If you’ve been reading our blogs, then you probably have the goal of improving your credit in mind. Raising your credit score by dozens or even hundreds of points is important, but it’s also important to make sure to protect your credit score by avoiding actions that could negatively impact it. Most people don’t always know what does and doesn’t make a credit score decrease. If you’ve done these five things, or plan to do them in the near future, you might want to think twice. The following seven actions can seriously hurt your credit score.
- Applying for a loan or an apartment. Most apartment landlords and professional lenders will require you to have a credit check. Though it may seem pretty harmless, credit checks will lower your credit score, especially if the span of time that you’re getting multiple credit checks lasts longer than 2 weeks. If you’re looking to borrow, do yourself a favor and wait until your credit score is high enough to ensure approval. Otherwise, you may end up hurting yourself more than you expected to.
- Renting a car with your debit card. This one may shock you, simply because it’s hard to see the connection between your credit score and car rentals. Most car rental groups will insist on using a credit card, but those that allow you to rent with a debit card may actually pull up your credit score before they allow you to sign on the dotted line. This will make your credit score dip more than it would if you just allowed them to charge a credit card. Go figure!
- Halting all use of credit cards. Believe it or not, credit cards actually want to see you use their wares. The truth is that not using your credit card but keeping it in good standing will actually lower your score because it doesn’t actually show you as a person who can manage finances responsibly. Among lenders, it also may signal that you aren’t good at handling debt. So, even if it’s just once every four months or so, use your credit card to enjoy a nice dinner.
- Making a major purchase using finance plans or layaway services. This is actually considered to be a loan by most credit bureaus, especially if it is a purchase that is larger than $1000. The bigger issue with store financing isn’t that it’s viewed as a line of credit, but that it’s viewed as a maxed out line of credit. That actually makes any store financing a major problem on your credit report.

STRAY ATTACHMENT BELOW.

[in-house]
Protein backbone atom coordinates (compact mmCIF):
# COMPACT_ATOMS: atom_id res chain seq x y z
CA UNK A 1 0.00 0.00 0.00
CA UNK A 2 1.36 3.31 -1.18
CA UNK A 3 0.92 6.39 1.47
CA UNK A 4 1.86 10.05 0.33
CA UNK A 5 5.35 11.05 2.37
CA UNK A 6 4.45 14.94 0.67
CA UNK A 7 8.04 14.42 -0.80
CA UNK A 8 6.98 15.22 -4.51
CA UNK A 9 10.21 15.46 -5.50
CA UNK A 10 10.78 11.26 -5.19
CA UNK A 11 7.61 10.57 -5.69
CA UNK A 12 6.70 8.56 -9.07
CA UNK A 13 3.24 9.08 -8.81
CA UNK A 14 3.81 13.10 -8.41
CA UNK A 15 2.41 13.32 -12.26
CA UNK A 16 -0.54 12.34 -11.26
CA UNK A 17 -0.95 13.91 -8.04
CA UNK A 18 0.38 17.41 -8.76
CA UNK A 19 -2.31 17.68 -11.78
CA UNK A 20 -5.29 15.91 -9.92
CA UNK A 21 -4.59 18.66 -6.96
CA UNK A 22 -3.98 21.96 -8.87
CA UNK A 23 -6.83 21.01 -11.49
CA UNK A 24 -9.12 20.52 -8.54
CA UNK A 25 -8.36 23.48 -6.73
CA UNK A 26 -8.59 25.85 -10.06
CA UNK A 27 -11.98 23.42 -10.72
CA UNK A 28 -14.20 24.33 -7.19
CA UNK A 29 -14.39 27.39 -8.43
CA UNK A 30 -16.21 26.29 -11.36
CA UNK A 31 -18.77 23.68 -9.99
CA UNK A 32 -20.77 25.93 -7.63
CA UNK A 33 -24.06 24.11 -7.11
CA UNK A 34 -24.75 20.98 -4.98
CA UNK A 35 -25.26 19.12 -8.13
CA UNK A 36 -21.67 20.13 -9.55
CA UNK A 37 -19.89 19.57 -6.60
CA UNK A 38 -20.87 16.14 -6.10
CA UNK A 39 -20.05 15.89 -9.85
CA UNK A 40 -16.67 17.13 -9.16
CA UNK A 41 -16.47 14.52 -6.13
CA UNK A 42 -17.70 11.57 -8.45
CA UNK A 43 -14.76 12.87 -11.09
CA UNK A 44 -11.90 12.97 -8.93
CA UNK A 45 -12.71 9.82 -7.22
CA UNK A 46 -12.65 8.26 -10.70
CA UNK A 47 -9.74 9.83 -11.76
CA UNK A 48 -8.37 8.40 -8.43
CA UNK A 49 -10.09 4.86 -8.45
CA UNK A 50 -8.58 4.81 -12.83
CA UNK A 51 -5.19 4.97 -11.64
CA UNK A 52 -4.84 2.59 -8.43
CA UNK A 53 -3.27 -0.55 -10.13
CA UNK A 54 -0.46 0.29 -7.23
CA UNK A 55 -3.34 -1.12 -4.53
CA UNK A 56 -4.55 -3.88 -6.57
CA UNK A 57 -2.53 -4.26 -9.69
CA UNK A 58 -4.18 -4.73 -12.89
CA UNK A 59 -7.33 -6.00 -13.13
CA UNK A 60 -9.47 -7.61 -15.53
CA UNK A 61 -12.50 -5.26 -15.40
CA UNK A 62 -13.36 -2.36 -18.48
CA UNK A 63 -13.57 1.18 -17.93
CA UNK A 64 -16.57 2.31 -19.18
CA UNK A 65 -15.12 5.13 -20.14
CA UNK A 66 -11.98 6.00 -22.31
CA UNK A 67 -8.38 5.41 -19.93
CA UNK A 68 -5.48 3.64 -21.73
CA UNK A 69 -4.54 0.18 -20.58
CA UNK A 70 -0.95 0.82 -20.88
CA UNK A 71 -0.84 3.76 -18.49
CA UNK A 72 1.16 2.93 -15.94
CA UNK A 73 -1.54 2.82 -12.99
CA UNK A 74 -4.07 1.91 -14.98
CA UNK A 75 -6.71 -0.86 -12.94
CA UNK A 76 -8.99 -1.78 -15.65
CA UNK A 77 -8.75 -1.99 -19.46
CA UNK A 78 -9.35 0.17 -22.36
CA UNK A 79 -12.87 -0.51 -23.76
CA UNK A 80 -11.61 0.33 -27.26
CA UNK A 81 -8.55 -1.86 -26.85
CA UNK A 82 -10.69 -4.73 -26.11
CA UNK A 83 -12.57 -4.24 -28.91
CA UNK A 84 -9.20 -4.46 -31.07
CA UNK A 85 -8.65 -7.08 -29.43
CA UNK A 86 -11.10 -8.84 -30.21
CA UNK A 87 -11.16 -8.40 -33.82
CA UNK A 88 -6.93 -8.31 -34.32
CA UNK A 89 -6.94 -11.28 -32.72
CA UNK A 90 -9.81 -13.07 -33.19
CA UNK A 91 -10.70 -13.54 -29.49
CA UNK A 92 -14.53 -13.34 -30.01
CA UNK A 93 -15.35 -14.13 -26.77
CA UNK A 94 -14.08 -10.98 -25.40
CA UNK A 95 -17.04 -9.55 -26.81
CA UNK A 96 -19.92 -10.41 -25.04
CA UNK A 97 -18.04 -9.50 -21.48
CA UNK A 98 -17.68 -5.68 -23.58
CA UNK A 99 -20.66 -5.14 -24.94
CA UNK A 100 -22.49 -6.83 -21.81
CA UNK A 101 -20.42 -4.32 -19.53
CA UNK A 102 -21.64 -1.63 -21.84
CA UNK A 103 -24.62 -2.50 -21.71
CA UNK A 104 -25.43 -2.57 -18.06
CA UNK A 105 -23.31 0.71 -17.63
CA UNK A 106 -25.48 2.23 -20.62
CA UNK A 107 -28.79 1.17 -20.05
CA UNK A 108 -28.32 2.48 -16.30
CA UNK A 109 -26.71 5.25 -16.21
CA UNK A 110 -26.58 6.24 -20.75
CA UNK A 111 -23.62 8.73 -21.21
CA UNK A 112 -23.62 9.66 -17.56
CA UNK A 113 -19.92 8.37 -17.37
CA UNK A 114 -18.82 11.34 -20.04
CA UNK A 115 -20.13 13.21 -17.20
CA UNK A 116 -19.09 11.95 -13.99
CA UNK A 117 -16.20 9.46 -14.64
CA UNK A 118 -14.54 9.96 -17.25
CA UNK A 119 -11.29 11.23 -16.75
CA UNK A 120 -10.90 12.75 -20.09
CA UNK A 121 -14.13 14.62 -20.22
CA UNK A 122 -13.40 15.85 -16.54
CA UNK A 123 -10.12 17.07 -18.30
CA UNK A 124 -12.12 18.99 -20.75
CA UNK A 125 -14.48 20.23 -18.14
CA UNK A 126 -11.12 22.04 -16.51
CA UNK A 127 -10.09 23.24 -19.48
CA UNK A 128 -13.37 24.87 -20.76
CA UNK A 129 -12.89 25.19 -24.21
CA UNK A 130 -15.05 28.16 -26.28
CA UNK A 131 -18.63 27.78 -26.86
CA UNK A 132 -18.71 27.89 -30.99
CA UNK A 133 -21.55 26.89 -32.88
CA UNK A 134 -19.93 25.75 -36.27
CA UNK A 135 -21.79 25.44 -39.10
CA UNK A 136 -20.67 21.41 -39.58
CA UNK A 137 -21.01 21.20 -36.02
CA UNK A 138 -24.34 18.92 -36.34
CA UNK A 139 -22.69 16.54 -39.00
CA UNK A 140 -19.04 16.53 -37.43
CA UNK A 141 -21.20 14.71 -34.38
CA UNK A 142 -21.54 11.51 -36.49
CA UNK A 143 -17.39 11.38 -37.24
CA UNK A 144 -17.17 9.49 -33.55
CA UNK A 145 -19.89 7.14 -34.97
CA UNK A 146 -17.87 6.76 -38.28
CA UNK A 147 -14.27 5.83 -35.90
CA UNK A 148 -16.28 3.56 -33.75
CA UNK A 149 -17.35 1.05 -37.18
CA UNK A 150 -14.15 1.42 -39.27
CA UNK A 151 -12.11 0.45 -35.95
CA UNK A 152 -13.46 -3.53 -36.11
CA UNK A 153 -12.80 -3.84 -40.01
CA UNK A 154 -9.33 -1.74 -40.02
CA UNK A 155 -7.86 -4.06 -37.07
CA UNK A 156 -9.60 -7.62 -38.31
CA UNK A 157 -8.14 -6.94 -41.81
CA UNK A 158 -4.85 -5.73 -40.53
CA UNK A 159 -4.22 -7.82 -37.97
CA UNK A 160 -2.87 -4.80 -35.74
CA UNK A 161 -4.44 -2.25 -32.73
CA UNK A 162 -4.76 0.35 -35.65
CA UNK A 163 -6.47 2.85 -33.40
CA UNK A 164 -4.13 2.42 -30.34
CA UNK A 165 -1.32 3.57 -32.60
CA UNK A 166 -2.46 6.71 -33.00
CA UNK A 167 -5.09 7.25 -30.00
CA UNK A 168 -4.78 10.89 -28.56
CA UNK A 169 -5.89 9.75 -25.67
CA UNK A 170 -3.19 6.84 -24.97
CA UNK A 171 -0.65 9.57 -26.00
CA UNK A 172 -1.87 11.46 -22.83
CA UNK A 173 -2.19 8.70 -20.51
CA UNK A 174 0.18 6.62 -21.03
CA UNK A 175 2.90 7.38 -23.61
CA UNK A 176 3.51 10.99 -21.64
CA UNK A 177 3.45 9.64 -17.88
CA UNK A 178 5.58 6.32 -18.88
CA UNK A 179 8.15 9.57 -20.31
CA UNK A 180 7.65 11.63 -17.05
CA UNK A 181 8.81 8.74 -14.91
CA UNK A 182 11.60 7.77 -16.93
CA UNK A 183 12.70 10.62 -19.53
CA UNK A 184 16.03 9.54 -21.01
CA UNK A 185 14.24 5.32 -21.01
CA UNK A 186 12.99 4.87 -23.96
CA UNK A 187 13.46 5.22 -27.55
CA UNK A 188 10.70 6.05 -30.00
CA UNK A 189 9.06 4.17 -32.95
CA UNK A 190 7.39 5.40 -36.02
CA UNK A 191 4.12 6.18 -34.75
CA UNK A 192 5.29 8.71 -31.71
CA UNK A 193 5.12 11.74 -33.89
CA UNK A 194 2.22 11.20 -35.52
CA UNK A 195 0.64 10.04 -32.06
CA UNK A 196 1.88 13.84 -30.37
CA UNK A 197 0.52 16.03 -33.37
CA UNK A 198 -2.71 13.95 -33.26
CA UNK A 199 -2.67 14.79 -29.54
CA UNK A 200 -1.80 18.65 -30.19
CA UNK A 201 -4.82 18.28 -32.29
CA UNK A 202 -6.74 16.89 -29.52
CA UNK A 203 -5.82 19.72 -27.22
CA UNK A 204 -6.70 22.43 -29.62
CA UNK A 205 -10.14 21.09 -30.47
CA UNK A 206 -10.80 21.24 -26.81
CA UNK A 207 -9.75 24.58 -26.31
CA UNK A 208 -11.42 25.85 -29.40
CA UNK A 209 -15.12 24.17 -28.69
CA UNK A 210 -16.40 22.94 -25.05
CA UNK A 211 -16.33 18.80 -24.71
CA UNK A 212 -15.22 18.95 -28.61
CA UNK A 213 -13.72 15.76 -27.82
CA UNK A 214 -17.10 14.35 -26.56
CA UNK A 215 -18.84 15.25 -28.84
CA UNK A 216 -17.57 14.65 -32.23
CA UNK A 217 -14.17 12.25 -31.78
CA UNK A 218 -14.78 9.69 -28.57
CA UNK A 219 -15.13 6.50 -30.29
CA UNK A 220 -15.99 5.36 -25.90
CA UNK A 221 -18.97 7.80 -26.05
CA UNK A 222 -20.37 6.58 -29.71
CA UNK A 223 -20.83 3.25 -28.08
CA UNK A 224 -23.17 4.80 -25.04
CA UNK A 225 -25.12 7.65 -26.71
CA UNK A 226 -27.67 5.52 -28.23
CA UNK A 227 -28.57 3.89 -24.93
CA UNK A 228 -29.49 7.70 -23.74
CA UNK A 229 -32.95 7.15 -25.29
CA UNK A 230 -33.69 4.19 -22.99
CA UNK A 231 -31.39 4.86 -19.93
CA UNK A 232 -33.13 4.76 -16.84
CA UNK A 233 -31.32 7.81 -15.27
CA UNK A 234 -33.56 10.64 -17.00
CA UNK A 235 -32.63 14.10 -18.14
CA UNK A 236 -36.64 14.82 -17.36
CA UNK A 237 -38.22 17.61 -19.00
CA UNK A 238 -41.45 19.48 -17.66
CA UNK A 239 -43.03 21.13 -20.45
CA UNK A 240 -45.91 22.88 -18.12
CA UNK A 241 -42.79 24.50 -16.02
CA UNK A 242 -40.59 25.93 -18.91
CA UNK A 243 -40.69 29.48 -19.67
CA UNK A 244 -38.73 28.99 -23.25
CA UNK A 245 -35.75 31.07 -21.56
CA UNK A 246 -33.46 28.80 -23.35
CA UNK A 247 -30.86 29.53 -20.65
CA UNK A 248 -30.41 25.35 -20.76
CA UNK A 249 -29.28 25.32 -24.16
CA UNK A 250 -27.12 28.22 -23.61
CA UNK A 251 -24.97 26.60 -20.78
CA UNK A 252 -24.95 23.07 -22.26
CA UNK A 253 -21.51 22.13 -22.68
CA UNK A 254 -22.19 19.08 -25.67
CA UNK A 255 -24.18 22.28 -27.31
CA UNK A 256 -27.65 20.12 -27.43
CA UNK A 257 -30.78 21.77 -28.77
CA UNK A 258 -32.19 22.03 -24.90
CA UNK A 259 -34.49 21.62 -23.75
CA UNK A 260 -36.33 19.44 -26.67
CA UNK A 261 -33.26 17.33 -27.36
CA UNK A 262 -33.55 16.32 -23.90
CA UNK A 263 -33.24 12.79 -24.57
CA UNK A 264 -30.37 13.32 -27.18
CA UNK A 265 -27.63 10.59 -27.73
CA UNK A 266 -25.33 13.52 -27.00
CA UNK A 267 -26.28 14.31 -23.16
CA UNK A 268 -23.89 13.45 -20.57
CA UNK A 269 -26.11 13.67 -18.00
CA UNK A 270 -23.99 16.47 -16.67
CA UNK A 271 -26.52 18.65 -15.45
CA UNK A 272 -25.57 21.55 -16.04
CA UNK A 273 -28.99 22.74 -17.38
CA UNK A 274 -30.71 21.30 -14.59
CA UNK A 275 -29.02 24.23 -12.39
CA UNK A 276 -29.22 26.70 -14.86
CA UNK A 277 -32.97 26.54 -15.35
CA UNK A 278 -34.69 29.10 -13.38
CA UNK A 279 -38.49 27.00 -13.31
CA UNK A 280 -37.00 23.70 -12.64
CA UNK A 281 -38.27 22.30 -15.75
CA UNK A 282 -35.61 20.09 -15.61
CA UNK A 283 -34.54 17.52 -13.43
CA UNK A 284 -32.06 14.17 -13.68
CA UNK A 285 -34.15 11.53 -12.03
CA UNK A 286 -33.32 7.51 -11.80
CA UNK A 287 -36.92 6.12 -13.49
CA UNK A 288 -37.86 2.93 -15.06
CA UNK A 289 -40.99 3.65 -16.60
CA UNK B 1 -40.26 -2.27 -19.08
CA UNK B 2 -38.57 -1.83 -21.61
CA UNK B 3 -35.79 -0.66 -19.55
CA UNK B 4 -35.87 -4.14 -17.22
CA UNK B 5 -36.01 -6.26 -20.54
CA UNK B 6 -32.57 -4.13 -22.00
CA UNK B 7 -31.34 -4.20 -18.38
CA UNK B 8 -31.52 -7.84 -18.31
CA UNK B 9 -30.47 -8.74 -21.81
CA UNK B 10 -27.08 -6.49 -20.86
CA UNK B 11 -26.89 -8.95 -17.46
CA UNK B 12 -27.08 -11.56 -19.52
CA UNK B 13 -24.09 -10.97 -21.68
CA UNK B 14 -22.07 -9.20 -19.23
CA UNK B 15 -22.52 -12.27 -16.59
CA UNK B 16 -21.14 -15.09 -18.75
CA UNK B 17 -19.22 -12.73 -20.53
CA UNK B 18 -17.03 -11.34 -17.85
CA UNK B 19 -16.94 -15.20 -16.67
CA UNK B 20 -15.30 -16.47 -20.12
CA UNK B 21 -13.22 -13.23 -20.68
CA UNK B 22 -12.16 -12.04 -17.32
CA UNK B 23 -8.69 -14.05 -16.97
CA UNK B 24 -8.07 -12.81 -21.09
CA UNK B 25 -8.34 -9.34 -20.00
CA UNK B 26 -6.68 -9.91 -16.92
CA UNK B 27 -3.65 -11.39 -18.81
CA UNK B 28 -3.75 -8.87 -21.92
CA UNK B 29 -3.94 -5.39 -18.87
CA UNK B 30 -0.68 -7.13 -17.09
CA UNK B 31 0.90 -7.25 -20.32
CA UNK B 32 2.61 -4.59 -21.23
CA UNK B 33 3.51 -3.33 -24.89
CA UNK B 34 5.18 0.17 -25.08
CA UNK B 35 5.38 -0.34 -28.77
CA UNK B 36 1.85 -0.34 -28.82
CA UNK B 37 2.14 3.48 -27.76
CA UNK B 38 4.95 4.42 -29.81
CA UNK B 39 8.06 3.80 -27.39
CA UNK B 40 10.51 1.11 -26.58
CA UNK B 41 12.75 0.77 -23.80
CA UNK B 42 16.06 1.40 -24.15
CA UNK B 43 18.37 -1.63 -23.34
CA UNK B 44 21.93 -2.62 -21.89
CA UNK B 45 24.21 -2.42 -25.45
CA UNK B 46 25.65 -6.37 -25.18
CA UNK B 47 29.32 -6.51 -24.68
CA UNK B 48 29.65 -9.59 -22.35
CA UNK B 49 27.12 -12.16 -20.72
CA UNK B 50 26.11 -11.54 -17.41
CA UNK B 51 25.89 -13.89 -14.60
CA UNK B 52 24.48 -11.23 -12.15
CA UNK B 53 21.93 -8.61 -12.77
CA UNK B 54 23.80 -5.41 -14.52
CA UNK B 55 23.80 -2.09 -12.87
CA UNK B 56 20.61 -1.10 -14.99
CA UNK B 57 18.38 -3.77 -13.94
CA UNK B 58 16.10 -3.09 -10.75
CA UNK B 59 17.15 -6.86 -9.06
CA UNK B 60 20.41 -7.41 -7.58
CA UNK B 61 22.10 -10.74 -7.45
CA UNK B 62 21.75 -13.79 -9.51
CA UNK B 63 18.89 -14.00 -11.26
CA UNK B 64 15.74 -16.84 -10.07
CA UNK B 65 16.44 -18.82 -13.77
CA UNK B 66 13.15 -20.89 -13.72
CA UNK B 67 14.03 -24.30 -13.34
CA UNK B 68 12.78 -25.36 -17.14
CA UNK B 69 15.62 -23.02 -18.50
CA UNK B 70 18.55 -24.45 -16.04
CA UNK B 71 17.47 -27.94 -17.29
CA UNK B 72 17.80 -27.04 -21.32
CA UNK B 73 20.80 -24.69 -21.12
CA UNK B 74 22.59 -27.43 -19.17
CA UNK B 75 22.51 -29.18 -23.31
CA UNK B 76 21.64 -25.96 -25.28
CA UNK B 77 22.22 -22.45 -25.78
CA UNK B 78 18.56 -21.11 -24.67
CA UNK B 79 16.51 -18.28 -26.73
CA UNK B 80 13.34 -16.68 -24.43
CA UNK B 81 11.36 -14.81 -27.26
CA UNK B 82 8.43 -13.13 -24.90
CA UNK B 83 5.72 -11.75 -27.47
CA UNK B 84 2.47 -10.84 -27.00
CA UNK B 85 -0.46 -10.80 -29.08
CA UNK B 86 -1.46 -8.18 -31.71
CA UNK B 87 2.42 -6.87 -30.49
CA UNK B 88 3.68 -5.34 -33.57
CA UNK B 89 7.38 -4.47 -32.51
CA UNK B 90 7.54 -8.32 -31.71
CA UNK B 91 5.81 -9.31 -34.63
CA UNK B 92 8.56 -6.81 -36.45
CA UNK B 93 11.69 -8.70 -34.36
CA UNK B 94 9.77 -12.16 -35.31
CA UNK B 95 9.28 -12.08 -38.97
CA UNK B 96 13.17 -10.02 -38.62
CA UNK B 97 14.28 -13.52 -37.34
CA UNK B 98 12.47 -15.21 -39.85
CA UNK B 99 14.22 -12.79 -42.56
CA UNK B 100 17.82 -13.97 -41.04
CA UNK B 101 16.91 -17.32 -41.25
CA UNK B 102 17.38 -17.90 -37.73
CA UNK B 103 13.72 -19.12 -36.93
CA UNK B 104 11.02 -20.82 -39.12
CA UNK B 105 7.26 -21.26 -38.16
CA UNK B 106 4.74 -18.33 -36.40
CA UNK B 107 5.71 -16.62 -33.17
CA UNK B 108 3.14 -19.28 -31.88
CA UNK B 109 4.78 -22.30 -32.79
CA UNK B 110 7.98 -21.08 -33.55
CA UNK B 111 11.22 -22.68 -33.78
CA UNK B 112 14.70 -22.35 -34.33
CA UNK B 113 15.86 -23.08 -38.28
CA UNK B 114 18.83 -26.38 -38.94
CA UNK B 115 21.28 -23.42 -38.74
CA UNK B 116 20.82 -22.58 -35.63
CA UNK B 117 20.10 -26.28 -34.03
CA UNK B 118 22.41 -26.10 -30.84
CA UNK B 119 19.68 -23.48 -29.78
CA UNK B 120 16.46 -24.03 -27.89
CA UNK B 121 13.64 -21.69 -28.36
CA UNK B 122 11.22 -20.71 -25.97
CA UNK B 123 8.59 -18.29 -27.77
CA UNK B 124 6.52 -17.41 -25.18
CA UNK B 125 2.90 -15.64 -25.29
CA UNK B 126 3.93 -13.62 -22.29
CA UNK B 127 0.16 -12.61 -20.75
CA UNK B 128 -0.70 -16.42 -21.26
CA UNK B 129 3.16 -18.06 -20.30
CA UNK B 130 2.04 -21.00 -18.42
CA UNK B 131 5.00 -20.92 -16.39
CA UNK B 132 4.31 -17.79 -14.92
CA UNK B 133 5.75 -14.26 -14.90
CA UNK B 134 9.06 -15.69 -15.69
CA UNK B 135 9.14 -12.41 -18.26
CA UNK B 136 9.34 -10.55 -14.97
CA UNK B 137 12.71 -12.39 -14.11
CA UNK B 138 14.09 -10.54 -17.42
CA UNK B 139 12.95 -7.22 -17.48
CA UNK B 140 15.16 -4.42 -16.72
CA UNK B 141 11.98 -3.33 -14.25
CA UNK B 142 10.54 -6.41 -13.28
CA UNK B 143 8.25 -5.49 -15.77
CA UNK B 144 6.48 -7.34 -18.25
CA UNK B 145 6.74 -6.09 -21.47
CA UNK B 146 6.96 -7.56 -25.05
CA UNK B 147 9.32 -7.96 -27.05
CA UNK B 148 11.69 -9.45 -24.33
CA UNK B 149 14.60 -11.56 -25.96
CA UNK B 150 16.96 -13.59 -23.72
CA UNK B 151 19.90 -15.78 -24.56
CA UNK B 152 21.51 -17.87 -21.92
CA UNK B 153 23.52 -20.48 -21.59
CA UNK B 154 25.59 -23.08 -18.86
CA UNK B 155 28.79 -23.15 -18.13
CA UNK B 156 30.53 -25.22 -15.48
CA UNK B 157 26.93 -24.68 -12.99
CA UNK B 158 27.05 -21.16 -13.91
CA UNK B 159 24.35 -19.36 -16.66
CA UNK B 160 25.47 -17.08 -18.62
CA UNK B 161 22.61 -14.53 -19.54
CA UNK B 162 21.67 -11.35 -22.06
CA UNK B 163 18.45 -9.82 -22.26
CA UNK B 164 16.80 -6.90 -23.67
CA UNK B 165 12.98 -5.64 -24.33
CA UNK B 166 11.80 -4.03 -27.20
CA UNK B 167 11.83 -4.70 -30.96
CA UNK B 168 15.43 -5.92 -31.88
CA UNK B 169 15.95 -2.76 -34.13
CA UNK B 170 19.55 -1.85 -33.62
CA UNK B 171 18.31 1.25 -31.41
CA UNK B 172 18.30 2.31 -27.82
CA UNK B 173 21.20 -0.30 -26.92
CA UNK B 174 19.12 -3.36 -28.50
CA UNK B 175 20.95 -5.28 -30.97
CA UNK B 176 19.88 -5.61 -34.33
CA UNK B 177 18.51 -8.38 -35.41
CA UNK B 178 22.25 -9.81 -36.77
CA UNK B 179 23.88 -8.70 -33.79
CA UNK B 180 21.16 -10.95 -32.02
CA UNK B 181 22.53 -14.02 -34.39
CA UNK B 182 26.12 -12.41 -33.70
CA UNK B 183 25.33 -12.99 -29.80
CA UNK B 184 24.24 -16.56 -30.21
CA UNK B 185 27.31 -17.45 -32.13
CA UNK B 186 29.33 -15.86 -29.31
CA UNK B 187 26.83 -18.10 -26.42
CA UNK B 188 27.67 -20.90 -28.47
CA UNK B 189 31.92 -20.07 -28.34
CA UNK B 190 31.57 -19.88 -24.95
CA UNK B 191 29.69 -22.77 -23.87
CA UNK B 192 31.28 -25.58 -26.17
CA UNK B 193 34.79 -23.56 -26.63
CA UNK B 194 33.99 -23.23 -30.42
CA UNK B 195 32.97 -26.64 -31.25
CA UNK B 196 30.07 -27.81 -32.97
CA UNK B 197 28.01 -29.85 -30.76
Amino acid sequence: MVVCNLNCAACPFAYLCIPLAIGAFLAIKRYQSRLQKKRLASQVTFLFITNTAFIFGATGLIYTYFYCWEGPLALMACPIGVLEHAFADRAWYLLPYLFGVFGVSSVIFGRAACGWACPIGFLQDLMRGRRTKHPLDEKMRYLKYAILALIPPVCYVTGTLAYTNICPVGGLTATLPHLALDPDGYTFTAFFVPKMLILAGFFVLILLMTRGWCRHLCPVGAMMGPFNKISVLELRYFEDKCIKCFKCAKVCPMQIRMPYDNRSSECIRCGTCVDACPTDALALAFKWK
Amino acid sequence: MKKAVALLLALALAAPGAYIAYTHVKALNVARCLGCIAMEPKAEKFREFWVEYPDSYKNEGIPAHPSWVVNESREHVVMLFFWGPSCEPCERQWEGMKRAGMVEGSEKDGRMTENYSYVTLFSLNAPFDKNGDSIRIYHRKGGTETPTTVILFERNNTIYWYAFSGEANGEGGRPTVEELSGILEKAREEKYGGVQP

- Not paying off your parking tickets. Usually, when you don’t pay your parking tickets, you only will have to risk the possibility of a bench warrant and arrest. Times are changing, though, and many major metropolitan areas are now sending unpaid tickets to collections agencies. If you end up with an unpaid ticket getting sent to collections, then you’re going to be in trouble. That collections mark will show up on your credit report!
- Requesting an increase on your credit limit on a regular basis. This is actually one of the most shocking truths for many people, since those who want to boost their credit will try to do so by increasing their credit limits. Though the increase may boost your credit score in the long run, regular demands for a limit increase can potentially harm your score. The reason is that credit card companies will need to check your FICO score before they give you the increase, and you guessed it, you can be denied based on a low score. It’s best to avoid asking for increases more than once a year.
- Closing a pesky credit card. Some credit cards are just plain awful to have, and will seemingly be a perpetual thorn in your side. While it may make sense in the long run to close a credit card that has a lot of trouble attached to it, you should brace yourself because it will have a negative impact on your credit report. If it’s at all doable, make a point to brace yourself for the credit score hit, or avoid closing the credit card at all.
Getting a good credit score is possible, but to make it happen fast, learning what not to do is just as important as learning what you should do. After all, you can’t avoid mistakes unless you know what the mistakes are.